Area: Mt. Tahoma Trails Starting Point: Sno-Park for MTTA
Distance: 6.8 miles, RT  Duration: 5-6 hrs Difficulty Level: Moderate
Elevation Start: 2,125 ft Elevation End: 4,125 ft Elevation Gain: 2,000 ft

A small-two small lakes actually tucked below the steep north slopes of the ridge propping up High Hut; Anderson Lake is often overlooked by skiers and snowshoers intent instead on heading to the high country. But the lake set in a bowl just below 4,000-feet isn’t exactly in the flatlands, and the trail winding to it provides plenty of great views including of majestic Mount Rainier.

Part of the non-profit Mount Tahoma Trail Association’s (MTTA) extensive network of backcountry ski and snowshoe trails, the Anderson Lake Trail unlike the trails leading to High Hut and the Snow Bowl Hut is not groomed. And depending on how you like your winter recreation, that’s either a good thing or not. Snowshoers who like to break tracks after a new fallen snow will delight in this trail just fine. Others who don’t like to work so hard may want to opt to stay on the groomed much easier to travel trails.

Start on the Outer Loop Trail, the popular arterial leading to so many destinations within the south division of the MTTA network. After a mere third of a mile and a couple hundred feet of climbing you’ll come to the start of the Anderson Lake Trail diverting right. Take it and continue climbing entering the Bear Basin. Back in the summer of 1979, this entire basin went up in flames. Thirty-plus years later and blanketed in snow, you’d never know that a major wildfire had passed this way. It is pretty obvious though that the area is managed for timber production though as evidenced by the various aged stands of forest you’ll be traversing across.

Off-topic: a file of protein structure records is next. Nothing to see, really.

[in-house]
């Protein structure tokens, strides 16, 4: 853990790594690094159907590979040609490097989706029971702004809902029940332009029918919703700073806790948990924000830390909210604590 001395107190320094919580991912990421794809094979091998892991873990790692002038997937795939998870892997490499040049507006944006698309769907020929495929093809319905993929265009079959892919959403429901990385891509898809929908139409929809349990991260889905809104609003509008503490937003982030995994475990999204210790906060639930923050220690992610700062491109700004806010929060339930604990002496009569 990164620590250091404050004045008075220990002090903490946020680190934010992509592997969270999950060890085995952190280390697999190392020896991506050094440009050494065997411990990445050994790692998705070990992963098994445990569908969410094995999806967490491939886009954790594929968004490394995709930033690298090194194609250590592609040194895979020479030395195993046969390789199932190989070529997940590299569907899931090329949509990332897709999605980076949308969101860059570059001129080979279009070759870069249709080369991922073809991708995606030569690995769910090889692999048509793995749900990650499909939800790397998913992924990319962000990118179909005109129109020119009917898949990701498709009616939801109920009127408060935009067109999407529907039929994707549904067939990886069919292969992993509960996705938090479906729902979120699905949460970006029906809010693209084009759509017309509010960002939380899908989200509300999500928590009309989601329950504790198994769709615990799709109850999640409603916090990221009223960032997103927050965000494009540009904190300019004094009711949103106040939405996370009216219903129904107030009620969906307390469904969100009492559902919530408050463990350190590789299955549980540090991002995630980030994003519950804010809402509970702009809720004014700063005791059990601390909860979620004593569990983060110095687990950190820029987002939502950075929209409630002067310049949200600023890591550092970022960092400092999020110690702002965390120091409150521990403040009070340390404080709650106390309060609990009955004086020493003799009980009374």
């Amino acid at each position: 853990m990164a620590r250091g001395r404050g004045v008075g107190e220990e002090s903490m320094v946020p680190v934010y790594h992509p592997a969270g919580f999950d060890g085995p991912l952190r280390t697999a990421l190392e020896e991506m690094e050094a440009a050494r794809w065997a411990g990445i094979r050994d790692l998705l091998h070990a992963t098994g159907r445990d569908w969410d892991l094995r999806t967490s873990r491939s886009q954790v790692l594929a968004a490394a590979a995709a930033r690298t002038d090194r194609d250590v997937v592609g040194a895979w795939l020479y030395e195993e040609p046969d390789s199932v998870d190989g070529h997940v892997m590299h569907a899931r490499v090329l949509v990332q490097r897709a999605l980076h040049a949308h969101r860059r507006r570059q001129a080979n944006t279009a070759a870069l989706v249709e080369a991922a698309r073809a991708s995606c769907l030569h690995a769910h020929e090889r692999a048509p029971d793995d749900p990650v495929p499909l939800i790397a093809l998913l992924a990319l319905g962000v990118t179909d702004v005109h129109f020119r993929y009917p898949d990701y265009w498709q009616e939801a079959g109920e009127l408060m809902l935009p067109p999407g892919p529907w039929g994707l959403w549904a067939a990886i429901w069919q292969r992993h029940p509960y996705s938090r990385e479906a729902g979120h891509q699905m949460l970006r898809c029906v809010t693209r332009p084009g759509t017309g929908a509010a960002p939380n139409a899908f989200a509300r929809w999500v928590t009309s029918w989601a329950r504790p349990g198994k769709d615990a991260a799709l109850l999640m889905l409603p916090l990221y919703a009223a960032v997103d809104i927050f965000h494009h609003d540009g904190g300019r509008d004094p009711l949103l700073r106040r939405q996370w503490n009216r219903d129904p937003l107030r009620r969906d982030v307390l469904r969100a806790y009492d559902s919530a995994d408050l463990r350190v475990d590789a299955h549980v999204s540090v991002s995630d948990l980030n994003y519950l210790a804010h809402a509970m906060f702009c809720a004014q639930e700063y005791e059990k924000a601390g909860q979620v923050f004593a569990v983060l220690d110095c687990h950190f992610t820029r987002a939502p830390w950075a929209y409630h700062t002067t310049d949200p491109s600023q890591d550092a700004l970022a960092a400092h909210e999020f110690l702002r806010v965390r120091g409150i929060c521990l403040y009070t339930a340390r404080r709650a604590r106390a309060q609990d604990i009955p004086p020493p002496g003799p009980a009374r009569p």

The trail steadily climbs, making a few wide turns to ease the grade. High Hut sitting on the edge of a long steep ridge soon comes into view and stays in view for much of the way. More than likely a few folk from up above will catch notice of you trudging across the frozen landscape. Give them a friendly wave.

At 2.9 miles after a long and perhaps at times seemingly endless climb, reach a 4,125-foot gap. Take a break. Reach for your thermos and pour yourself a cup of hot tea. Then do an about face to revel in the glory of Mount Rainier filling the western horizon. What a sight! Now carry on enjoying a much easier final push to the lake. But first, heed a warning. The main trail continues left traveling across the base of steep slopes. Prone to avalanches it should be avoided. A bypass trail clearly marked veers right well away from the avalanche zone dropping a couple hundred feet to skirt the northern shoreline of a small lake.

Pick up the main trail once again and descend some more coming to a backcountry privy that’s probably best avoided-before finally reaching Anderson Lake (el. 3,850-feet) at 3.4 miles. When the lake is blanked in deep snow during prolonged periods of sub-freezing weather, you may be tempted to snowshoe across it. Otherwise it’s best to just admire the lake from its northern shoreline. The southern shoreline is prone to avalanches, so don’t venture over that way.